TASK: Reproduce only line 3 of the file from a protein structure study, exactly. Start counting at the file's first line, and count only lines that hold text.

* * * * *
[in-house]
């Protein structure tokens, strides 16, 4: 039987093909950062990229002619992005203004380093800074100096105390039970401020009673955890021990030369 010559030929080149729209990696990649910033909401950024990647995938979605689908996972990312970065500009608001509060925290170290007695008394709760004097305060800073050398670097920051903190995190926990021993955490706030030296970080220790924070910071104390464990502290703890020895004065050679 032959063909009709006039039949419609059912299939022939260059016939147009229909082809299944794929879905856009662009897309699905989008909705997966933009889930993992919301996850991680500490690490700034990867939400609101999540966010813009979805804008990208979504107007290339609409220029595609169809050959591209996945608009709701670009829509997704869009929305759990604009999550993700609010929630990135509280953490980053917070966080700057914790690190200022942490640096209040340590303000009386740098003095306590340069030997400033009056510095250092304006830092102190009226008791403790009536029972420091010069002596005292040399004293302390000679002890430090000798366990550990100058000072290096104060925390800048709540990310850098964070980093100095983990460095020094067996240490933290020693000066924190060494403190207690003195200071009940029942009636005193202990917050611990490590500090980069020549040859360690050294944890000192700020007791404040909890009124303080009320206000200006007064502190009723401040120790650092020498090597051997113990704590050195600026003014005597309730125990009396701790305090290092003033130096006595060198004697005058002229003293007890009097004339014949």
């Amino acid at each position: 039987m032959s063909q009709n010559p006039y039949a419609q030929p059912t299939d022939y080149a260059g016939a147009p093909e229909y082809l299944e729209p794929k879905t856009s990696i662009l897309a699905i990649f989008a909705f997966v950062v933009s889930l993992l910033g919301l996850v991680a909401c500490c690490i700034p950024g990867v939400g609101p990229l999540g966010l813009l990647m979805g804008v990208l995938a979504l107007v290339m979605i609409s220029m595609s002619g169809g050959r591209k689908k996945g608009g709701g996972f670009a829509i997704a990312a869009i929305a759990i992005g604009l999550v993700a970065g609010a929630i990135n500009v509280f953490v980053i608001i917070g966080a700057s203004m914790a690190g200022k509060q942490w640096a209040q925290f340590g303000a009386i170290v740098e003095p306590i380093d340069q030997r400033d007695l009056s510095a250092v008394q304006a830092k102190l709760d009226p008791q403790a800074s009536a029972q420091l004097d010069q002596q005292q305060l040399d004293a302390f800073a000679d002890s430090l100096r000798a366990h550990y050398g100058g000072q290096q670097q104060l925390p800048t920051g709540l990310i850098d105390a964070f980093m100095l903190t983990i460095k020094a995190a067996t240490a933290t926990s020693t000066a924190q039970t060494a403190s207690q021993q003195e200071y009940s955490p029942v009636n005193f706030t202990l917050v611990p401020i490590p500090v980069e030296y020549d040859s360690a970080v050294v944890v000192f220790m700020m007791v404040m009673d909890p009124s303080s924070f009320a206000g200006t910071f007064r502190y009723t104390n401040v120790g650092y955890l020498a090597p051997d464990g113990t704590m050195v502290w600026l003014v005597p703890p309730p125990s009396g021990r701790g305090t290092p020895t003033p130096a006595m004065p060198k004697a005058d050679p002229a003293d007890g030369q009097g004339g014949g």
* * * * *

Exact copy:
């Amino acid at each position: 039987m032959s063909q009709n010559p006039y039949a419609q030929p059912t299939d022939y080149a260059g016939a147009p093909e229909y082809l299944e729209p794929k879905t856009s990696i662009l897309a699905i990649f989008a909705f997966v950062v933009s889930l993992l910033g919301l996850v991680a909401c500490c690490i700034p950024g990867v939400g609101p990229l999540g966010l813009l990647m979805g804008v990208l995938a979504l107007v290339m979605i609409s220029m595609s002619g169809g050959r591209k689908k996945g608009g709701g996972f670009a829509i997704a990312a869009i929305a759990i992005g604009l999550v993700a970065g609010a929630i990135n500009v509280f953490v980053i608001i917070g966080a700057s203004m914790a690190g200022k509060q942490w640096a209040q925290f340590g303000a009386i170290v740098e003095p306590i380093d340069q030997r400033d007695l009056s510095a250092v008394q304006a830092k102190l709760d009226p008791q403790a800074s009536a029972q420091l004097d010069q002596q005292q305060l040399d004293a302390f800073a000679d002890s430090l100096r000798a366990h550990y050398g100058g000072q290096q670097q104060l925390p800048t920051g709540l990310i850098d105390a964070f980093m100095l903190t983990i460095k020094a995190a067996t240490a933290t926990s020693t000066a924190q039970t060494a403190s207690q021993q003195e200071y009940s955490p029942v009636n005193f706030t202990l917050v611990p401020i490590p500090v980069e030296y020549d040859s360690a970080v050294v944890v000192f220790m700020m007791v404040m009673d909890p009124s303080s924070f009320a206000g200006t910071f007064r502190y009723t104390n401040v120790g650092y955890l020498a090597p051997d464990g113990t704590m050195v502290w600026l003014v005597p703890p309730p125990s009396g021990r701790g305090t290092p020895t003033p130096a006595m004065p060198k004697a005058d050679p002229a003293d007890g030369q009097g004339g014949g």